Bannerghatta National Park is dry deciduous scrub forest, a key habitat for the Asian Elephant Elephas maximus. Because the park lies just outside Bangalore, the sprawling growth of that city is causing human-elephant conflict with casualties on both sides as elephants leave the forest to seek food in neighboring farmland.
‘Across India, elephants are moving into areas where they have never set foot before,’ remarks Avinash Krishnan, A Rocha India’s Conservation Officer. Asia is the world’s most densely populated continent, so as towns and villages multiply and former habitats become degraded, elephants are moving out in search of food, resulting in greater conflict with people.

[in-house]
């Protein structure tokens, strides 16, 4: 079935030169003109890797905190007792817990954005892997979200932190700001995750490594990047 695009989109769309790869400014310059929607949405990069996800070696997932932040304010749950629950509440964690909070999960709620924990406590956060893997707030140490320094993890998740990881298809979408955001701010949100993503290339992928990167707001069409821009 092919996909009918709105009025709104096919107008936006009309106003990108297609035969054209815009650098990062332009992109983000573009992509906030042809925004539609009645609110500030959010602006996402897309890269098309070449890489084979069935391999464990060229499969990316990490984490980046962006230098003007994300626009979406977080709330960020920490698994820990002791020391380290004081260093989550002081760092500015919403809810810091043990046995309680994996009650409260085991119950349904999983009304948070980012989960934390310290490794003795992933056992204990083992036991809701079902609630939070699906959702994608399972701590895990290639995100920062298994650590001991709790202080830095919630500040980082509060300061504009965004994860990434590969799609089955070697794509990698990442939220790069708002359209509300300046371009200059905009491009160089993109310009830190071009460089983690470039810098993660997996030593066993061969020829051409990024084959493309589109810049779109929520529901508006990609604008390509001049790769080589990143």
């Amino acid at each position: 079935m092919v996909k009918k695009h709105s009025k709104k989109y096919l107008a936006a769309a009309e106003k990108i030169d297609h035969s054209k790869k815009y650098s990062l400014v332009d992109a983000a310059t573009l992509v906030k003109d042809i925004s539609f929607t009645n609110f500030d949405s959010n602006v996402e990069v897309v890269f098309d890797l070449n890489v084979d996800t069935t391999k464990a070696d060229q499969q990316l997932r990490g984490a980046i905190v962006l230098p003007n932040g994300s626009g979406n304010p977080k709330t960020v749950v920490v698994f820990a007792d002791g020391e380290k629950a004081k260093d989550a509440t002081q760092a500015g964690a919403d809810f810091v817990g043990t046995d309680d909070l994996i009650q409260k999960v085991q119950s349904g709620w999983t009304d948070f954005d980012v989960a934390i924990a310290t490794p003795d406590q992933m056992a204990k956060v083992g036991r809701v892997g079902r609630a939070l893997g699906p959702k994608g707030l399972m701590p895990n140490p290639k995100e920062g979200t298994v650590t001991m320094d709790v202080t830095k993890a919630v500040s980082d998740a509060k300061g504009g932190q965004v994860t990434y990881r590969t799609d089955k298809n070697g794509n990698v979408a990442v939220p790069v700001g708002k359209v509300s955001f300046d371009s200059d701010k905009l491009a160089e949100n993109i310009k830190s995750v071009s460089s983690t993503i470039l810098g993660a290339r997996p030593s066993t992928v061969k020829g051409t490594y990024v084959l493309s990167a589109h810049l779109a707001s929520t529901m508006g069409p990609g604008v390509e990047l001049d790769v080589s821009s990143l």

A Rocha India runs ecology camps for local schools, organizes public talks in the city, and trains new forest guards. In addition, A Rocha India has completed surveys examining agriculturalists’ use of the landscape which have given a clearer understanding of the human-elephant conflict and ideas for creative ways that could help solve these issues.
In alerting members of the corporate, educational, and professional communities to the plight of Bannerghatta’s wildlife, A Rocha India has been central in building a community that places far greater importance on conserving the habitats that wildlife requires.